Steve Sailer
When it comes to immigration
and race, the Wall Street Journal Editorial
Page floats far above the grimy reality of our
world. Like Gulliver`s hovering island of Laputa,
inhabited by an overclass of unworldly but
dogmatic intellectuals, it stays aloft upon
gusts of libertarian theory, neocon emotion and
hot air.

The July 19 2000 editorial “Goodbye to
Fiji,” about the overthrow of the South
Pacific island`s Indian immigrant-dominated
government by armed natives, is just another
example of the WSJ Edit Page`s willful

“Say goodbye to Fiji, and say it
soon. The country is going rapidly down
the tubes. Two months ago, Fiji wasn`t
such a bad place. It ambled along at a
South Pacific pace. … All that changed
on May 19 when a man called George
Speight … took Mahendra Chaudry, the
Prime Minister, hostage.”

Bunk. The conflict between the two peoples
isn`t two months old. It`s been on-going for
decades. The new coup is simply a replay of
1987, when the Fijian military overthrew an
Indian-backed government. The indolent but
warlike Fiji natives are black, surprisingly
African-looking, Melanesians. They are proud of
their unique Fijian culture, which is largely
based on the concept of taking it easy. Fiji is
their only homeland and they naturally resent it
coming under the control of more enterprising
outsiders. The British Empire brought the
Indians to Fiji as indentured servants, since
Indians tend to be more diligent, shrewd, and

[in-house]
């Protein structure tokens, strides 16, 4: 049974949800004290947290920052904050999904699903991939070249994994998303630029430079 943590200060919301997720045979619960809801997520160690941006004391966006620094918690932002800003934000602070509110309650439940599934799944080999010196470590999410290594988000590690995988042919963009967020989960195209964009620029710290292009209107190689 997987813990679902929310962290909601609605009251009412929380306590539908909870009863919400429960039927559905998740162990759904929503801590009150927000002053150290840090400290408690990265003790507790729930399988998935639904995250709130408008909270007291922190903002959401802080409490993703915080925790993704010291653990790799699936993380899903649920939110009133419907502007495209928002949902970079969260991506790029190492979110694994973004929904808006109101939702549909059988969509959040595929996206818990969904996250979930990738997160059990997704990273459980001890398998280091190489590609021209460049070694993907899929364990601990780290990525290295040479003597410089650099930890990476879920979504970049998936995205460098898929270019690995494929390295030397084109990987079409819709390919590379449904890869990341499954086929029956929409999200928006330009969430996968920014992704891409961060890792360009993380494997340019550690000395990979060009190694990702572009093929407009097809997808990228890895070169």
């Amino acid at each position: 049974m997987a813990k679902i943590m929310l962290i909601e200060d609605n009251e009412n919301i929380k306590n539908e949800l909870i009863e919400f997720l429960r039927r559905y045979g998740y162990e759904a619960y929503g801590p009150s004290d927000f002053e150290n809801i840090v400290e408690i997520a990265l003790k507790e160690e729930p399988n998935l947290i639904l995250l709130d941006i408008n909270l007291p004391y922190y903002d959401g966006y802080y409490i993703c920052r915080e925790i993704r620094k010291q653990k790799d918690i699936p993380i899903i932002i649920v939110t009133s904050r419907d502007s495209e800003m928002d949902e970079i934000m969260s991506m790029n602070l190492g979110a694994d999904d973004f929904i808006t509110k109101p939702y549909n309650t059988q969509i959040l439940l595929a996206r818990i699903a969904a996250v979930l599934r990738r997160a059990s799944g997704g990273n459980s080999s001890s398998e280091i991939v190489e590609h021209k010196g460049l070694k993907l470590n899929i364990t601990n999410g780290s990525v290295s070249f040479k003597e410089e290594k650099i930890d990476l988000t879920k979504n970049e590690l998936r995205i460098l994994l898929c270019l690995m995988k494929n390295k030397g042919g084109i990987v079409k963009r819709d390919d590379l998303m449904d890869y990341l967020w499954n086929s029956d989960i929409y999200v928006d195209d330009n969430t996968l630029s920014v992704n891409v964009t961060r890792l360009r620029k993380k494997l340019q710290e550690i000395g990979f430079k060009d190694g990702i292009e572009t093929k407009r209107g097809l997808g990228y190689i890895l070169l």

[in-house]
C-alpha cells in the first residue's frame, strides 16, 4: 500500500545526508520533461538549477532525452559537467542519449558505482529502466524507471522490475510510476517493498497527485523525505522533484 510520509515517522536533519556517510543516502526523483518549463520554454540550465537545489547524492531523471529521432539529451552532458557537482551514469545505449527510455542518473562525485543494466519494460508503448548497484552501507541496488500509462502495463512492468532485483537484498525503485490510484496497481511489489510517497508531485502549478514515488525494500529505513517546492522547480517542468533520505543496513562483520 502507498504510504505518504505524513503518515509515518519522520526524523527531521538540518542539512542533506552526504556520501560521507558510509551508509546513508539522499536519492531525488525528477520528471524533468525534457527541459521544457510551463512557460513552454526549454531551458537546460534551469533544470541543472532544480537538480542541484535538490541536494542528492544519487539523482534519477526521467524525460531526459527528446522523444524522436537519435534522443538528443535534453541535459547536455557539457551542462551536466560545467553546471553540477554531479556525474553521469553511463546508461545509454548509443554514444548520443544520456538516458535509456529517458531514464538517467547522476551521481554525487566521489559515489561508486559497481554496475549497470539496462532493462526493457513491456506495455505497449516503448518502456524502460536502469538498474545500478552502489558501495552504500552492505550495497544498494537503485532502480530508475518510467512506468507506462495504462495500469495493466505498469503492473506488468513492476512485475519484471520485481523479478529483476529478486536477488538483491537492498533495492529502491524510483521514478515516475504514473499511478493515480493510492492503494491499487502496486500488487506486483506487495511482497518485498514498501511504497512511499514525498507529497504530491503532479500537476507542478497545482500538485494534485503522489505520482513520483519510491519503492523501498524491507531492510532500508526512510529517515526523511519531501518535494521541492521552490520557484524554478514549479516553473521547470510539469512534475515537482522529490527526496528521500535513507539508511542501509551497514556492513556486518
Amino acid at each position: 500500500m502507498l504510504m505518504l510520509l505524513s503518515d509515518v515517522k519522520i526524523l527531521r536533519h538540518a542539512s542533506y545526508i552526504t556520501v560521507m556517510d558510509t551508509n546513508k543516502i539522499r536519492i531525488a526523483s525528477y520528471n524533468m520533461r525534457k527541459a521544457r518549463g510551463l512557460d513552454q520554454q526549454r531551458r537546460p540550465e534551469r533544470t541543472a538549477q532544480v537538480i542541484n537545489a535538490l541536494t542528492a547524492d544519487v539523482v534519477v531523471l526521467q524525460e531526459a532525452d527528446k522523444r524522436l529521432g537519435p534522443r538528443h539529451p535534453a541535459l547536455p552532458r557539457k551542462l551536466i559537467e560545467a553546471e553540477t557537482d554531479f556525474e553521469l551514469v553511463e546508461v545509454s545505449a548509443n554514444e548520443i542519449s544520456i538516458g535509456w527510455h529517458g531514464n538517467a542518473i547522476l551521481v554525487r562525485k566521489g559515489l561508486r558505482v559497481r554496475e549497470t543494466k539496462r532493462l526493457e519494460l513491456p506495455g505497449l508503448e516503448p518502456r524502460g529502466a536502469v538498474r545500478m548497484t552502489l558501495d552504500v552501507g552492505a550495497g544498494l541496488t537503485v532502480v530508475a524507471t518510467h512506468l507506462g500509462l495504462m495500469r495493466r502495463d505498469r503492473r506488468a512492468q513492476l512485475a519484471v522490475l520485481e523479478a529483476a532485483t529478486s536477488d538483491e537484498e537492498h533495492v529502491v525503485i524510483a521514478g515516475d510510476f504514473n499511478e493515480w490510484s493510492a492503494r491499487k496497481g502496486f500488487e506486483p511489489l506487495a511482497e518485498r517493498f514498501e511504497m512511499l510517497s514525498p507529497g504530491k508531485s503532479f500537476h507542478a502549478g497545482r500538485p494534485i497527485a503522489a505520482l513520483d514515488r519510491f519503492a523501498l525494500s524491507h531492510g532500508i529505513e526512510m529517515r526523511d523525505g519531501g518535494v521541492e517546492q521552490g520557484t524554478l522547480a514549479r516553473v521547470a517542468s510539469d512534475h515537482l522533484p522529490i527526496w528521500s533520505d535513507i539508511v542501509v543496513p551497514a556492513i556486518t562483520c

nonviolent than the natives. Thus racial trouble
has been chronic. Why? Because the immigrants
have the money and the natives have the guns.

The WSJ Edit Page is particularly
incensed that the native Fijians are imposing
affirmative action on the wealthier Indians. The
WSJ dislikes quotas and loves
immigration. But quotas (and worse) inevitably
ensue from immigration policies that bring
together dissimilar peoples.

In some countries, the majority imposes
quotas on a more economically-dynamic minority.
For example, in Malaysia Prime Minister Mahathir
Mohamad imposed affirmative action favoring
native Malays on the refreshingly frank grounds
that his people are lazier and dimmer than the
Chinese minority. In increasing numbers of
Western countries, by contrast, the economically
dynamic majority group offers quotas to appease
less productive but more crime-prone minorities.

“Mr. Speight and his cohorts will learn
swiftly that running an economy is a lot harder
than storming a parliament,” huffed the WSJ
in conclusion. “Theirs is no more than a
blueprint for economic suicide.”

Economic suicide – but for the Fijian nation,
the price of resurrection?

[Steve Sailer [email
him] is founder of the Human Biodiversity Institute and

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